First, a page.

For more than 100 years, we’ve known that some metal alloys become stronger by being kept at room temperature. But we haven’t understood all the details – until now.
A lot of young people struggle with depression, a fact that is especially true for girls. But youth who are physically active are less vulnerable.
NTNU master’s student Vanessa Solvang cultivates tiny little beating hearts in the lab. She takes good care of them, weekends included.
Do you regret what you did the last time you had the option of a one night stand? You probably have not learned anything to help you next time.
It’s been 20 years since the first draft sequence of the human genome was published in the journals Nature and Science. The result led then-President Bill Clinton to state that we are now learning the language in which life was written, and that “doctors will increasingly be able to cure diseases like Alzheimer’s, Parkinson’s, diabetes, and cancer by attacking their genetic roots.”
Sequencing 30 000 genes has changed the world, but in a different way than expected.
Plastic trash gets cleaned up along our beaches. But it’s also important to find out where the plastic comes from. A Norwegian app will soon be able to do this.
This may well be the most interesting story about pillows and bedding you will ever read.
Solar cells that use special dyes to collect light could one day be integrated into buildings. Researchers at NTNU are trying to find the best dyes for the job.
NTNU researchers have started testing a COVID-19 test strategy developed in house: saliva samples you take yourself, without involving health personnel. This means that researchers may be able to knock back the coronavirus epidemic faster, more easily and much more cheaply than today. The method is now being tested on NTNU students.
The risk of dying from heart disease, chronic lung disease or diabetes in adulthood is twice as high for preemies —premature infants — as for the general population. Even those who were born just two to three weeks before term have a slightly increased risk.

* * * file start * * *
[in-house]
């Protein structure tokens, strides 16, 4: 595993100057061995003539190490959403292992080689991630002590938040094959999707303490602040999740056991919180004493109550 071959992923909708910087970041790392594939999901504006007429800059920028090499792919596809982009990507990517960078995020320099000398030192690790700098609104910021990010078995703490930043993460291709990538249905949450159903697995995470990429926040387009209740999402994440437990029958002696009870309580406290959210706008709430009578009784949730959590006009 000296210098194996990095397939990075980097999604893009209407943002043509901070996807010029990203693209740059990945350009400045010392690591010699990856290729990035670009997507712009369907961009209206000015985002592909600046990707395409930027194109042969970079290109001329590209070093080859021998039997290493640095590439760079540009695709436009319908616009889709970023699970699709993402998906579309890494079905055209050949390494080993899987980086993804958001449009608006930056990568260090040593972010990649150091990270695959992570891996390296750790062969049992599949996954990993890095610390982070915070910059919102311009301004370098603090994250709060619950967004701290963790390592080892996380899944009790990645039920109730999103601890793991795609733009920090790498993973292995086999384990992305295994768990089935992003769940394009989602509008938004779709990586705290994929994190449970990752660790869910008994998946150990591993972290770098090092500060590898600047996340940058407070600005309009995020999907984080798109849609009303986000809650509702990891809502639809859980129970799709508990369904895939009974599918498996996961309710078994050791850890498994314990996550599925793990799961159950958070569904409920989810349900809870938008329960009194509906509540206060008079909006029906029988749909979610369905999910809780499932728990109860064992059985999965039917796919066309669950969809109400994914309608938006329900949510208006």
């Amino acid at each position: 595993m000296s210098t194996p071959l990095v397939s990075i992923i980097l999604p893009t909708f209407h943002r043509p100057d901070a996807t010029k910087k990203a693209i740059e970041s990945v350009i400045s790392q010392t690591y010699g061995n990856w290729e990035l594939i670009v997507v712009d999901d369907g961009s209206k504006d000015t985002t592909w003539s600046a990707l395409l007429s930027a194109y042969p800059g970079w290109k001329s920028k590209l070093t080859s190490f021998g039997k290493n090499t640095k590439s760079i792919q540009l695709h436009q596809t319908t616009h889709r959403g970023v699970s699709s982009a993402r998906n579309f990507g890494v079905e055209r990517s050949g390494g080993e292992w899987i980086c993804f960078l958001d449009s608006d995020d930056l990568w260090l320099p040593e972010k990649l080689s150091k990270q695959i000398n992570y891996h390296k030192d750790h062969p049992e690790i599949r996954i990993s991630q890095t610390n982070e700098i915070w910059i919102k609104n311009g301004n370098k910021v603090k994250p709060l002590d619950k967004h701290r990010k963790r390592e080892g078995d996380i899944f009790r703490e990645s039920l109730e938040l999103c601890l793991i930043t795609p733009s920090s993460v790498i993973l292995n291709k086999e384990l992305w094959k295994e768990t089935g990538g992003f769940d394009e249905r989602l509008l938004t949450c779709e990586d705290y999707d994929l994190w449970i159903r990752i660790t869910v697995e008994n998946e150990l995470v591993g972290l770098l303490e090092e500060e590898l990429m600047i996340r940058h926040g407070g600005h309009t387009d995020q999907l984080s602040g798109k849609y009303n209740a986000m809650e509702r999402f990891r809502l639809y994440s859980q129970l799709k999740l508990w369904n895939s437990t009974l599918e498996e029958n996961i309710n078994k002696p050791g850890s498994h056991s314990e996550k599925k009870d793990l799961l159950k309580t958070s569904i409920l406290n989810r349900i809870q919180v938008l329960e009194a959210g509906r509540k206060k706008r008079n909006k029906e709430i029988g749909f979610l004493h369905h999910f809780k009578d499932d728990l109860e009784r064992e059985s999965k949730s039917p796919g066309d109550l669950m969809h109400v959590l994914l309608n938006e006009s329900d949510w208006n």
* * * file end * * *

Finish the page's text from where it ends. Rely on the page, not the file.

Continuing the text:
Young workers in the United States who earn piece work wages drink more and have a 35 per cent higher risk for using hard drugs.
Norwegians are unspeakably tired of the measures imposed by the country’s Minister of Health, Bent Høie. But historian Erik Opsahl says the measures are mild compared to the old days. Imported infection during pandemics used to be stopped by gunfire.
NTNU researchers are on track to find drug combinations that could help stop the coronavirus across the globe.
Some patients are more profitable for Norwegian hospitals than others. Most hospital physicians believe that managers care too much about the financial operation of hospitals.
Metal production generates considerable emissions of greenhouse gases. But the type of ore used in production can make a big difference.
A new partnership between the Centre for the 4th Industrial Revolution Ocean and the Norwegian University of Science and Technology (NTNU) has been established to establish trust in ocean data collected from autonomous underwater vehicles.
Rich countries get vaccines first. People with high status or a lot of money are healthier and live longer. New technology could increase the disparities.
Nine hundred people from Trøndelag county have donated their bodies to research when they die. Why do they do it, and what are the bodies actually used for? Come on into the anatomical laboratory at NTNU.
In 2003, the average traffic speed in central London was less than 14 km/h. The congestion charge improved the flow of traffic but also had unwanted effects.
Ten cubic kilometres of concrete, equivalent to the volume of Mount Everest, are used in construction projects every year, resulting in huge volumes of emissions. But a new eco-friendly cement may help to reduce our global climate footprint.
When the corona pandemic closed schools, an unexpected experiment landed in researchers’ laps: How did home schooling affect the writing skills of the youngest pupils?
Everyone knows there’s just too much carbon dioxide in the atmosphere — and we’re heating up the planet at an unprecedented pace. In the latest episode of NTNU’s new English-language podcast, 63 Degrees North, we’ll what Norwegian researchers are doing to help address this problem.